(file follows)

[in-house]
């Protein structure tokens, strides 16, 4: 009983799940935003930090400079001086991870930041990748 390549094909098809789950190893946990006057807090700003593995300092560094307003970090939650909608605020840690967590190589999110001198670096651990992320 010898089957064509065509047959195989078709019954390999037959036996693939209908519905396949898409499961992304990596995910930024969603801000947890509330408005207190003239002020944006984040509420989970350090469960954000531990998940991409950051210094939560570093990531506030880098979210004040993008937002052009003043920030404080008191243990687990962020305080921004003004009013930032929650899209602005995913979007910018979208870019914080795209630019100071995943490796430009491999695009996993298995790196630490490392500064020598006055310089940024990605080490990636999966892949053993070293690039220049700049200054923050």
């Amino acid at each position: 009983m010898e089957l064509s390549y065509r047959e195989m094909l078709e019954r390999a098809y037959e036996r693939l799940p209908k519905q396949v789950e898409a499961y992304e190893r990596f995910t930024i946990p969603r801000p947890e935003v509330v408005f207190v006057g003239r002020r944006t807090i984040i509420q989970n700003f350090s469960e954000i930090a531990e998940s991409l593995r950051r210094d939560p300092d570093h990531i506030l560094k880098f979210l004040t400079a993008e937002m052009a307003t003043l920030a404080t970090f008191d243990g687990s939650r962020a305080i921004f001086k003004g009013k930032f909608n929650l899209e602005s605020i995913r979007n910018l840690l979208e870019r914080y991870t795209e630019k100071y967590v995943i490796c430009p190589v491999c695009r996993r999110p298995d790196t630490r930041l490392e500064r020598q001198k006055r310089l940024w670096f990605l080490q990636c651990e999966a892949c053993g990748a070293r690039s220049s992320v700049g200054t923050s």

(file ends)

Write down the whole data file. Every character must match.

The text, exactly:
[in-house]
């Protein structure tokens, strides 16, 4: 009983799940935003930090400079001086991870930041990748 390549094909098809789950190893946990006057807090700003593995300092560094307003970090939650909608605020840690967590190589999110001198670096651990992320 010898089957064509065509047959195989078709019954390999037959036996693939209908519905396949898409499961992304990596995910930024969603801000947890509330408005207190003239002020944006984040509420989970350090469960954000531990998940991409950051210094939560570093990531506030880098979210004040993008937002052009003043920030404080008191243990687990962020305080921004003004009013930032929650899209602005995913979007910018979208870019914080795209630019100071995943490796430009491999695009996993298995790196630490490392500064020598006055310089940024990605080490990636999966892949053993070293690039220049700049200054923050």
């Amino acid at each position: 009983m010898e089957l064509s390549y065509r047959e195989m094909l078709e019954r390999a098809y037959e036996r693939l799940p209908k519905q396949v789950e898409a499961y992304e190893r990596f995910t930024i946990p969603r801000p947890e935003v509330v408005f207190v006057g003239r002020r944006t807090i984040i509420q989970n700003f350090s469960e954000i930090a531990e998940s991409l593995r950051r210094d939560p300092d570093h990531i506030l560094k880098f979210l004040t400079a993008e937002m052009a307003t003043l920030a404080t970090f008191d243990g687990s939650r962020a305080i921004f001086k003004g009013k930032f909608n929650l899209e602005s605020i995913r979007n910018l840690l979208e870019r914080y991870t795209e630019k100071y967590v995943i490796c430009p190589v491999c695009r996993r999110p298995d790196t630490r930041l490392e500064r020598q001198k006055r310089l940024w670096f990605l080490q990636c651990e999966a892949c053993g990748a070293r690039s220049s992320v700049g200054t923050s």